No one could hash eggs and bacon

and capture headlines over toast,

clean her plate, stack the sink

and designate the daily chores

surrounding us with aphorisms

broadcast to improve our chances,

quicker than my mom.


There was raw barley in her blood

that fastened her to earth no

matter how finances faded

when Father lost his wages

in the bars on the greyhounds.


Before my Doberman-infested

paper route began,

the cinnamons she twisted

were my only solace after school.

They slid milk-soaked

between tongue and teeth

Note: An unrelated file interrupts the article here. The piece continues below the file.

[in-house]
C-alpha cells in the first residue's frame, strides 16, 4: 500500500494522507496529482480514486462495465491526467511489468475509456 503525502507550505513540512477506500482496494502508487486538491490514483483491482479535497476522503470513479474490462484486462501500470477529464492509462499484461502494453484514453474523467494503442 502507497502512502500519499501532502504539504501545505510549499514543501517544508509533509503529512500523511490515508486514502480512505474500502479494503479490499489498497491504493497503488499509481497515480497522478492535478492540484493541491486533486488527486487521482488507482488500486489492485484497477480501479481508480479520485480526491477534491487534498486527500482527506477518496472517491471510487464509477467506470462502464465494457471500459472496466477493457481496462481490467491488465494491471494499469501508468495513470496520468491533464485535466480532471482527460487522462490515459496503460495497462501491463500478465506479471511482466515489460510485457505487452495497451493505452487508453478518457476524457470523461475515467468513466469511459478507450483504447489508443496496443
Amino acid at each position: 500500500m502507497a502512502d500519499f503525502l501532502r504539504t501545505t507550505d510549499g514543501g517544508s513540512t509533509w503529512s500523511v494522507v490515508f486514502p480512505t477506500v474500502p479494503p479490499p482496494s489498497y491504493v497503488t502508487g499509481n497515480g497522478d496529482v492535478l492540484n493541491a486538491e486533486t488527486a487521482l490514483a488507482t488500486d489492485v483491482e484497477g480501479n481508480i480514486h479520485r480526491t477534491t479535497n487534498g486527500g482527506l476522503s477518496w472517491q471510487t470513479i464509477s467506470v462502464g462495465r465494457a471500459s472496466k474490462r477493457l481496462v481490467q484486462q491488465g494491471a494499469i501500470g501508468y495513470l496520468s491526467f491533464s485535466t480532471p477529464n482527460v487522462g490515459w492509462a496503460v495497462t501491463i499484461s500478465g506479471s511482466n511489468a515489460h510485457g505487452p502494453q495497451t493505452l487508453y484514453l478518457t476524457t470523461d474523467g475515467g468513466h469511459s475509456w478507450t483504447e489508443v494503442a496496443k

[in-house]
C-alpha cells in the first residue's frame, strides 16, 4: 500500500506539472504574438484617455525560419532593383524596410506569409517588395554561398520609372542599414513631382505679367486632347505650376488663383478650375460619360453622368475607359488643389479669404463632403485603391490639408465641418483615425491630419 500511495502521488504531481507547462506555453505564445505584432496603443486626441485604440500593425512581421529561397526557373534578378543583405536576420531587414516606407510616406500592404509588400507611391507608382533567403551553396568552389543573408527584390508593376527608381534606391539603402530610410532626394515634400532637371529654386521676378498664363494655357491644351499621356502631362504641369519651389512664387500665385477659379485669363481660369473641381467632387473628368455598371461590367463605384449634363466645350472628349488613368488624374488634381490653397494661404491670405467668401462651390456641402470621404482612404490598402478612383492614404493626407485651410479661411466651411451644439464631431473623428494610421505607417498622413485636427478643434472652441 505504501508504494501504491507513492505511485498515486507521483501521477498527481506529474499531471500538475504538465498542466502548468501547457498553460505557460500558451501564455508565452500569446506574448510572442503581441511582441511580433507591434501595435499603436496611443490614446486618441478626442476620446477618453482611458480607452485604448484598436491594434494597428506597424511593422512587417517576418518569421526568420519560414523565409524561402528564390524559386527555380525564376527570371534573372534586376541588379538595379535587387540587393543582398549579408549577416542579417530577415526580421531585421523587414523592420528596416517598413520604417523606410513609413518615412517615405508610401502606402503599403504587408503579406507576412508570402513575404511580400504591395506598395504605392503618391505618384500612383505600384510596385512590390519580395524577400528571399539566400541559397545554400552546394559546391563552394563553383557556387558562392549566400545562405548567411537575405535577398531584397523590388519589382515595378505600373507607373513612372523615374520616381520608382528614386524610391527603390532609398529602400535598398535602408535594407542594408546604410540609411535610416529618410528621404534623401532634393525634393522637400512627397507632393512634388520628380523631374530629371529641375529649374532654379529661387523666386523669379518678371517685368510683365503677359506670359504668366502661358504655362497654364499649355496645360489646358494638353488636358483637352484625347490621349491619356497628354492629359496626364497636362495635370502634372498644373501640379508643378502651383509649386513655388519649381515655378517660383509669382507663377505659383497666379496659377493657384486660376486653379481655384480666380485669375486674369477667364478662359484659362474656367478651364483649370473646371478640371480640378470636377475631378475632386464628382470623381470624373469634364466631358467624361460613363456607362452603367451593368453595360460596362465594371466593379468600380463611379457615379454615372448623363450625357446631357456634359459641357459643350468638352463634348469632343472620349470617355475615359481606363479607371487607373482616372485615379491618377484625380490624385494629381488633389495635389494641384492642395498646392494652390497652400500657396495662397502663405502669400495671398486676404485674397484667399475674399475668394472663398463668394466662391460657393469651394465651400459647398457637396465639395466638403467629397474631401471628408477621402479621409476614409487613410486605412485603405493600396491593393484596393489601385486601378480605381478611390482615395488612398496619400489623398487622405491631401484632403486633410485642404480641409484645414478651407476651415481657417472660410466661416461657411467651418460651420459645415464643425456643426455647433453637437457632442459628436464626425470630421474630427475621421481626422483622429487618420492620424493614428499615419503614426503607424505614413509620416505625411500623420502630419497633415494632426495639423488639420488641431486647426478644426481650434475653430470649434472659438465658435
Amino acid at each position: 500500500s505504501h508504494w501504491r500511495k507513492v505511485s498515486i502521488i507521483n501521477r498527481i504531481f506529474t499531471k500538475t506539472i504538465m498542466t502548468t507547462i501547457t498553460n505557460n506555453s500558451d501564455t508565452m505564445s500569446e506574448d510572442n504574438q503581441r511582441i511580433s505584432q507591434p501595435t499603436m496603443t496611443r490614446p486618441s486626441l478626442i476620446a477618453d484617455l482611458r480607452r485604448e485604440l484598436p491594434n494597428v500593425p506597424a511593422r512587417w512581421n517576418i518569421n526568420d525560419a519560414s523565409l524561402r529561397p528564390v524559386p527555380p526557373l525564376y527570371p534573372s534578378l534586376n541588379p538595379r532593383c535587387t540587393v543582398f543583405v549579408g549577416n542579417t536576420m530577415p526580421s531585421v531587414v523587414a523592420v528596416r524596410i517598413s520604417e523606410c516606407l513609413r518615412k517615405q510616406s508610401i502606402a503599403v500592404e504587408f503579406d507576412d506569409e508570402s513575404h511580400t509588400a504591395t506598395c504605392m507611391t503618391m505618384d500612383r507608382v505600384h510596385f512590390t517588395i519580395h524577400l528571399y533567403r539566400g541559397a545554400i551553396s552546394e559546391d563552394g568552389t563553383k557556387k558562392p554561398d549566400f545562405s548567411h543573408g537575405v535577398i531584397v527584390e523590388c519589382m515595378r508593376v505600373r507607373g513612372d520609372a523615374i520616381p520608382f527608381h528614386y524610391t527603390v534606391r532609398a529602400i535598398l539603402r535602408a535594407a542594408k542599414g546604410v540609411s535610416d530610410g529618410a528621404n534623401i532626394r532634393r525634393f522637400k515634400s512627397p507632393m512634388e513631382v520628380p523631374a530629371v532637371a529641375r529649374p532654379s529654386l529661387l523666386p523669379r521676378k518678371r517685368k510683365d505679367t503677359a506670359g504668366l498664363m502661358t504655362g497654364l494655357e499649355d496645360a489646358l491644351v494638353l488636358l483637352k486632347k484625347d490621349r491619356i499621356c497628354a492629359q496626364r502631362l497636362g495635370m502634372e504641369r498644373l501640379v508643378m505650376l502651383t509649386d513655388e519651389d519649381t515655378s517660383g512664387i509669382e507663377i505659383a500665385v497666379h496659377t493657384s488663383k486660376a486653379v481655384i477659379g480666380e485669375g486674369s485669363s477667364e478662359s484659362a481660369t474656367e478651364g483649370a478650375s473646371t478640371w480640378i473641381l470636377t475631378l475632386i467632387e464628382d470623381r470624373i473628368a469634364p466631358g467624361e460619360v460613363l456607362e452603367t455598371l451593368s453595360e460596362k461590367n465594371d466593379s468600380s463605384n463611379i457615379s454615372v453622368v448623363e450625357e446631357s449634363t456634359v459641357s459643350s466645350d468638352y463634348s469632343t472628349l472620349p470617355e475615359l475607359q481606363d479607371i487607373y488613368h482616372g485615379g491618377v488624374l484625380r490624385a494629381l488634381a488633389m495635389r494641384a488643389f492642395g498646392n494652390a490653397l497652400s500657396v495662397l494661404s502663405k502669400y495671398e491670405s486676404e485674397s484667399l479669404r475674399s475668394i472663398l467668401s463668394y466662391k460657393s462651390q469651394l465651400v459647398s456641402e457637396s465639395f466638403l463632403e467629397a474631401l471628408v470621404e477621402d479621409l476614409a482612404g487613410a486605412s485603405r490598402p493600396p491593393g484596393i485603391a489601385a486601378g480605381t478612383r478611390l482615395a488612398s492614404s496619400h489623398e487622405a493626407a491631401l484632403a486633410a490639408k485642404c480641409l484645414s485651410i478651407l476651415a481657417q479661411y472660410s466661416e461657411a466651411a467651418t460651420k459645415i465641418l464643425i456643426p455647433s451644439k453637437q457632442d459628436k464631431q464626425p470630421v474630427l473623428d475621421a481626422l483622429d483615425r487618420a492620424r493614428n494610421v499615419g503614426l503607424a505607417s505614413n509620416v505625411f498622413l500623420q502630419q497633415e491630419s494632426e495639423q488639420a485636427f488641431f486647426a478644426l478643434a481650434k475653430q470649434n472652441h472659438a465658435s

and renewed resolve.


In the evening out of nowhere

her biscuits suddenly appeared,

flavoring the stairwell, announcing

a treasure guests said even honey soured.

She even made the dish debris

dissolve before dessert.


At dusk she down-shifted

glancing from the ironing at me

preening for a date. In a wink

we were face to face as she

smoothed boyhood flaws

before the final flourish when

she'd wet her thumbs with her lips

and slowly sweep my eyebrows

into perfect place

and whisper without words

in the heat from her cheeks

what I always longed to hear,

"He has begun a good work in you."

Jerome L. McElroy


*Accepted Sunstone (mid-1999).